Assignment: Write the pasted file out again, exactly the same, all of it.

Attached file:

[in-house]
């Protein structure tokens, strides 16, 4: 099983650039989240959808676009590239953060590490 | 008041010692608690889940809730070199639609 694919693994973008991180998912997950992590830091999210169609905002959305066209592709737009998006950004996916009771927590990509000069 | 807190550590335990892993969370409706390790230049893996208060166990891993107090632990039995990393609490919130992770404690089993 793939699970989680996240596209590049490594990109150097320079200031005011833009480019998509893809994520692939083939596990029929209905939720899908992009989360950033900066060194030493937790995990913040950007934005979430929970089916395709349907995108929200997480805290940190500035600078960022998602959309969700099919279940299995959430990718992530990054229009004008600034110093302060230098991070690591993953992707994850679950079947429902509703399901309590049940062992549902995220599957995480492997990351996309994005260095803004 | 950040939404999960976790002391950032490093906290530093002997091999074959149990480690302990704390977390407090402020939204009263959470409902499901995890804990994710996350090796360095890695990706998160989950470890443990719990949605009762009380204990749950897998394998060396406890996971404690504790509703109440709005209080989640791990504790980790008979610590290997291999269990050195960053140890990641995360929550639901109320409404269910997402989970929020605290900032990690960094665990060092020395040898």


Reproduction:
[in-house]
């Protein structure tokens, strides 16, 4: 099983650039989240959808676009590239953060590490 | 008041010692608690889940809730070199639609 694919693994973008991180998912997950992590830091999210169609905002959305066209592709737009998006950004996916009771927590990509000069 | 807190550590335990892993969370409706390790230049893996208060166990891993107090632990039995990393609490919130992770404690089993 793939699970989680996240596209590049490594990109150097320079200031005011833009480019998509893809994520692939083939596990029929209905939720899908992009989360950033900066060194030493937790995990913040950007934005979430929970089916395709349907995108929200997480805290940190500035600078960022998602959309969700099919279940299995959430990718992530990054229009004008600034110093302060230098991070690591993953992707994850679950079947429902509703399901309590049940062992549902995220599957995480492997990351996309994005260095803004 | 950040939404999960976790002391950032490093906290530093002997091999074959149990480690302990704390977390407090402020939204009263959470409902499901995890804990994710996350090796360095890695990706998160989950470890443990719990949605009762009380204990749950897998394998060396406890996971404690504790509703109440709005209080989640791990504790980790008979610590290997291999269990050195960053140890990641995360929550639901109320409404269910997402989970929020605290900032990690960094665990060092020395040898």